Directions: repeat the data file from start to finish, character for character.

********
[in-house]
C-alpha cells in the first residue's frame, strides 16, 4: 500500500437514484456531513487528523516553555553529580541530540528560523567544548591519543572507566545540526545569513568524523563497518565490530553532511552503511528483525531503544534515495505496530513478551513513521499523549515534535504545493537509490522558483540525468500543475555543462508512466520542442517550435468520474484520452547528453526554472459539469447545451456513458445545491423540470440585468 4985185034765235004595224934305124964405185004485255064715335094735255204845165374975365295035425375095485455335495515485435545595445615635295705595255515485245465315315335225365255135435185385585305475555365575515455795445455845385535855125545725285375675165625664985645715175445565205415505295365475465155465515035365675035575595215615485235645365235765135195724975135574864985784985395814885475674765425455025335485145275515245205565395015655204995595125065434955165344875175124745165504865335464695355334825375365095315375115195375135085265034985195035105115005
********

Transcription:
[in-house]
C-alpha cells in the first residue's frame, strides 16, 4: 500500500437514484456531513487528523516553555553529580541530540528560523567544548591519543572507566545540526545569513568524523563497518565490530553532511552503511528483525531503544534515495505496530513478551513513521499523549515534535504545493537509490522558483540525468500543475555543462508512466520542442517550435468520474484520452547528453526554472459539469447545451456513458445545491423540470440585468 4985185034765235004595224934305124964405185004485255064715335094735255204845165374975365295035425375095485455335495515485435545595445615635295705595255515485245465315315335225365255135435185385585305475555365575515455795445455845385535855125545725285375675165625664985645715175445565205415505295365475465155465515035365675035575595215615485235645365235765135195724975135574864985784985395814885475674765425455025335485145275515245205565395015655204995595125065434955165344875175124745165504865335464695355334825375365095315375115195375135085265034985195035105115005